And where is our national security? How’s that workin’ out?

And to what kind of economy and job prospects are these soldiers returning—those who don’t have to turn right around and go fight in Afghanistan? What “job creators” will hire them? While they were risking their lives amid hardships and dangers that most of us can hardly imagine, what has become of their One Nation Under God? Fortunately for some of them, Michelle Obama and Dr. Jill Biden are leading a Veterans Jobs initiative to press the private sector to commit to hiring 100,000 veterans and their spouses by the end of 2013. That’s not very many jobs, but if it succeeds at all, it will help.

The Freedom and the Damage Done

Regrettably, even though it has been announced that some 40,000 troops like Stratego game board pieces will be returned to home base for a while, and despite the claims of a White House in reelection mode, we and many others do not see The War as ending. Iraq is, or was, only one theater—a particularly misguided, costly, and tragic one—in the larger War on Terror that has in effect already expanded into Pakistan and (hey, why not?) threatens Iran (“Tensions Flare As G.I.s Take Fire Out of Pakistan” [photo below]; “Iran Reacts to Pressure from America”). The United States is not moving from its strategic positions in the Middle East and Central Asia. And the financial costs to the United States, which may reach $3 to 5 trillion, are still being paid, and will paid for decades to come.

Indeed, beyond the financial cost, the damage done to the American economy, the psychic harm to our citizens, both combatant and noncombatant, and to the nation’s culture and political system, are incalculable. If you close your eyes and listen with your heart in the way a psychic or a shaman is able to listen, you might hear a great howl of agony resounding from the nation’s soul, a scream or roar as of a wounded giant that shakes the forests and mountainsides and echoes down the skyscraper canyons of Wall Street, bouncing off the concentric rings of the Pentagon, from all the needless pain inflicted, from the death groans of shattered, burned, eviscerated soldiers who will never come back, and those who are damaged for life, inside and out, in the veterans’ hospitals. And though we turn our iPods or TVs up to full blast, the roars and screams of pain could not be drowned out. If, that is, we could hear them at all. That we cannot hear the howls and cries doesn’t mean they’re not there to be heard.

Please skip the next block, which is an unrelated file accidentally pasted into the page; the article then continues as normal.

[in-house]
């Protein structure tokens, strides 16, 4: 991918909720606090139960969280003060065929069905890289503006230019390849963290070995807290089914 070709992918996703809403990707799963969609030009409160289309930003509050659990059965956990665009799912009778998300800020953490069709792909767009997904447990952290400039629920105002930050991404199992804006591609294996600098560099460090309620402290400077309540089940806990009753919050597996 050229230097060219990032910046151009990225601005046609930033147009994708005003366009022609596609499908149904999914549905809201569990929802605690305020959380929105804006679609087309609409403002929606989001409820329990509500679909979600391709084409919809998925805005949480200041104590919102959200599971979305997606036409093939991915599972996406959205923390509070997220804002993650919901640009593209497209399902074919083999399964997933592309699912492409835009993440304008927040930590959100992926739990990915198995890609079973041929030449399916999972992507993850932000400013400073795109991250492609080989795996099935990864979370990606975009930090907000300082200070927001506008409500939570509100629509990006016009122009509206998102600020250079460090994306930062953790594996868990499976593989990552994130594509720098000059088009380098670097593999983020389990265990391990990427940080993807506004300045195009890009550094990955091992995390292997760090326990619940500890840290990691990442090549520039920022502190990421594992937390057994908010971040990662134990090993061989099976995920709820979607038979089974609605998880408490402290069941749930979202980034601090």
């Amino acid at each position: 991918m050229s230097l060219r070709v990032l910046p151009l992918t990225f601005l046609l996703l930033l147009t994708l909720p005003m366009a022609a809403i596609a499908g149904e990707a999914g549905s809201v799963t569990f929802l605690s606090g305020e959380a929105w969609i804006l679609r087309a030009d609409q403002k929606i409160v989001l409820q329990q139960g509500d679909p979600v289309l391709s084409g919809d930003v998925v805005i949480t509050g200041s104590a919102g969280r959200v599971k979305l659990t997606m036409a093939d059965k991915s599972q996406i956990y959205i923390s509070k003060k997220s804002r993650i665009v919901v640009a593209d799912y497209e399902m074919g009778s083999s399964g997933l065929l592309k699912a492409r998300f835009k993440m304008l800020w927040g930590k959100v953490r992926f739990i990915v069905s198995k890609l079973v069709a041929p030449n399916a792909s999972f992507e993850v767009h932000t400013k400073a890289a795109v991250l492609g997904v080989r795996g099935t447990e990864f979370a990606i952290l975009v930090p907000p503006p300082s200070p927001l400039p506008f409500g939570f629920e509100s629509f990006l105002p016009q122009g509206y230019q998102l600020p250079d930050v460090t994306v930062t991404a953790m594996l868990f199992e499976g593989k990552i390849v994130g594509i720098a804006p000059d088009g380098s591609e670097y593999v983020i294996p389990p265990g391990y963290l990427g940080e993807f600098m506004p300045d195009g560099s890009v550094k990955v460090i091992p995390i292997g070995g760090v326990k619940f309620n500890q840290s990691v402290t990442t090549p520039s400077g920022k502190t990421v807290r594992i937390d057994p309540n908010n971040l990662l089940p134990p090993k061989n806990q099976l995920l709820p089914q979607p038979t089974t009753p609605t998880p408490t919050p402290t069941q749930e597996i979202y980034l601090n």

And then, even harder for us to imagine, is all the pain and destruction suffered by the people of Iraq, the bereft families of the more than 100,000 killed; the massive destabilization of political systems and relations in the Middle East; and the shattering of the ancient social systems, culture, and archaeological heritage, all symbolized by the looting of the National Museum and the torching of books and Korans in the National Library in Baghdad (“stuff happens,” shrugged Donald Rumsfeld), plus the damage to the archaeological heritage in Nineveh, Ur, Babylon, and other sites of irreplaceable relics of the cradle of human civilization around the Tigris and Euphrates with an archaeological record going back 7,000 years that includes the cultures of the Sumerians, Akkadians, Babylonians, Assyrians, Chaldeans, Persians, Greeks, Romans, Parthians, Sassanids, and Muslims. (See Chalmers Johnson, “The Smash of Civilizations,” and Frank Rich, “And Now: ‘Operation Iraqi Looting’.”)